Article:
Monday 5 June 2006 The Australasian Fire Authorities Council (AFAC) has today indicated that the more readily available ionisation smoke alarms purchased by most Australian householders may not be as effective, in all circumstances, as photo-electric smoke alarms. These conclusions have been reached by AFAC as a result of early findings from research being conducted by the fire industry's Cooperative Research Centre (CRC) on its behalf. The findings of this research conclude that photo-electric alarms are consistently more effective than ionisation alarms at detecting smouldering fires in homes.
'For some fires that occur in the home, such as smouldering fires, ionisation alarms may not alert occupants in time to escape safely. Photo-electric alarms increase the likelihood of all types of fire being detected in the home. This increases the likelihood that occupants will have enough time to escape,' said Len Foster, Chief Executive Officer, AFAC.
In a review of global literature, the research found that photo-electric alarms consistently provide sufficient time for occupants to escape from smouldering and flaming fires, provided the alarms are installed and maintained properly and the occupants hear them. Until recently, consumers have been left to choose the most appropriate smoke alarms for their homes. Most consumers have chosen the cheaper and more common ionisation smoke alarm. This research indicates that although both ionisation and photo-electric smoke alarms provide occupants time to escape, it concludes that photo-electric alarms should be promoted as the technology of choice.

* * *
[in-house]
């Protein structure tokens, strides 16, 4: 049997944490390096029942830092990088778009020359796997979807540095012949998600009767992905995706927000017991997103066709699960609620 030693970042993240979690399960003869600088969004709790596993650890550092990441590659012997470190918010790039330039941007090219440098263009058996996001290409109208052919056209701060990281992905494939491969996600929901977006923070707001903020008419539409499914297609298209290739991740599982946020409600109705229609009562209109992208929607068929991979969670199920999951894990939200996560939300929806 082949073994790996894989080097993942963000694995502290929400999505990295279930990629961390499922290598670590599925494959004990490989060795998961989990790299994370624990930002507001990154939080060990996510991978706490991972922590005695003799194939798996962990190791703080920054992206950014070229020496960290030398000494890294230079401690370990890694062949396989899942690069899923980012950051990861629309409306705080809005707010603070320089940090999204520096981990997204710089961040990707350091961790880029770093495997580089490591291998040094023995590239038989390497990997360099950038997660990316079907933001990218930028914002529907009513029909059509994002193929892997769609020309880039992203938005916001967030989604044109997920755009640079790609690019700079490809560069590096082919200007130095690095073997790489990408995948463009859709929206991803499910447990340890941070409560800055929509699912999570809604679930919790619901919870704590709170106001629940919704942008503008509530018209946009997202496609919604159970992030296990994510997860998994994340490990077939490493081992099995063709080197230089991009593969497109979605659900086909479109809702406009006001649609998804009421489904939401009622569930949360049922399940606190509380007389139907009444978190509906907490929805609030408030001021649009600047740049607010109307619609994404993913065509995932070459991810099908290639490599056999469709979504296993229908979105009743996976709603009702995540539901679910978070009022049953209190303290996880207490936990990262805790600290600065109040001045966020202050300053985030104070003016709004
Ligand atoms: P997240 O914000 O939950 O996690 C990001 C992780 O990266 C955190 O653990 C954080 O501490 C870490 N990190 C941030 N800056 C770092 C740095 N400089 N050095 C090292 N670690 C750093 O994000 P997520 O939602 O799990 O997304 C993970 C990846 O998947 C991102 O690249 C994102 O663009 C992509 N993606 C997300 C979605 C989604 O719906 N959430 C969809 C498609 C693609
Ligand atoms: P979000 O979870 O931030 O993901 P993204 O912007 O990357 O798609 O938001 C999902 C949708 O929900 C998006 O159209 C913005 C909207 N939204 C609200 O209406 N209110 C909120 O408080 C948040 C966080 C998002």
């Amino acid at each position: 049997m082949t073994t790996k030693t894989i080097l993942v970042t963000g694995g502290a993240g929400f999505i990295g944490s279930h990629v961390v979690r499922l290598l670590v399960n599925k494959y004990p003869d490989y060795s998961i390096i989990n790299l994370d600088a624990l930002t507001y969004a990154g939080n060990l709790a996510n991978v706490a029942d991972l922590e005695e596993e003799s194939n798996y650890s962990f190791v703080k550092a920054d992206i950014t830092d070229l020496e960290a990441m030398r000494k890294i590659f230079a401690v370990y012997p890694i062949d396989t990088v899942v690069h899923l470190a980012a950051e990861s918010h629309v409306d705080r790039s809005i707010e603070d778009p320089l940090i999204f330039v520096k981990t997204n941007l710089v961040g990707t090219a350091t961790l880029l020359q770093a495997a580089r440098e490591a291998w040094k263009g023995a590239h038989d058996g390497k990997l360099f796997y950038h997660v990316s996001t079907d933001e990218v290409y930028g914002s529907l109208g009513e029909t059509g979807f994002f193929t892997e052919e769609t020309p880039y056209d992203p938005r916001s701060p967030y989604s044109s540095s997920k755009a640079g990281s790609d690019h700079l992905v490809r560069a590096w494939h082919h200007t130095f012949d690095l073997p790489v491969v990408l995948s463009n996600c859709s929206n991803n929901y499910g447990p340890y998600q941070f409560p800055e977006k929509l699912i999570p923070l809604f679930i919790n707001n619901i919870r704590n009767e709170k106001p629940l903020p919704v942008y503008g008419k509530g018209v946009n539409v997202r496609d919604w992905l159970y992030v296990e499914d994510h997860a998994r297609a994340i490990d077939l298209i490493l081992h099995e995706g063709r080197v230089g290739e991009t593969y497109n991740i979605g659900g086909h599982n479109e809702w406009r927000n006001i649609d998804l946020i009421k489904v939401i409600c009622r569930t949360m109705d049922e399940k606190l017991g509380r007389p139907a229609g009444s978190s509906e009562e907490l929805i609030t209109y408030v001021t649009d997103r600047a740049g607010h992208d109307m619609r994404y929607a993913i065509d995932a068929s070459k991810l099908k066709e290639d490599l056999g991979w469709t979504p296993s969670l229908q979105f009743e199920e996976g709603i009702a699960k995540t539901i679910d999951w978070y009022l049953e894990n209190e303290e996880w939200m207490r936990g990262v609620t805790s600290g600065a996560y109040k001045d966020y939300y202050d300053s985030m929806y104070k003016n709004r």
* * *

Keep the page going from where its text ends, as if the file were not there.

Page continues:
Although in the past 30 years, ionisation alarms have helped to save the lives of hundreds of people in Australia and New Zealand, Mr Foster urged all householders to supplement their existing ionisation smoke alarms with photo-electric ones. Media release on Smoke alarms 1 June 2006 (GTV9) For households that do not have smoke alarms, Mr Foster urged they be installed. He also urged householders to ensure that their smoke alarms work. 'Unfortunately, those who are most at risk from fire are unlikely to have an alarm, or have removed the batteries.' he said.
Further details of AFAC's position on smoke alarms for residential accommodation can be found at http://knowledgeweb.afac.com.au/positions/documents/AFACSmokeAlarmposition1June2006.pdf
AFAC is the peak representative body for fire, emergency services and land management agencies in the Australasian region.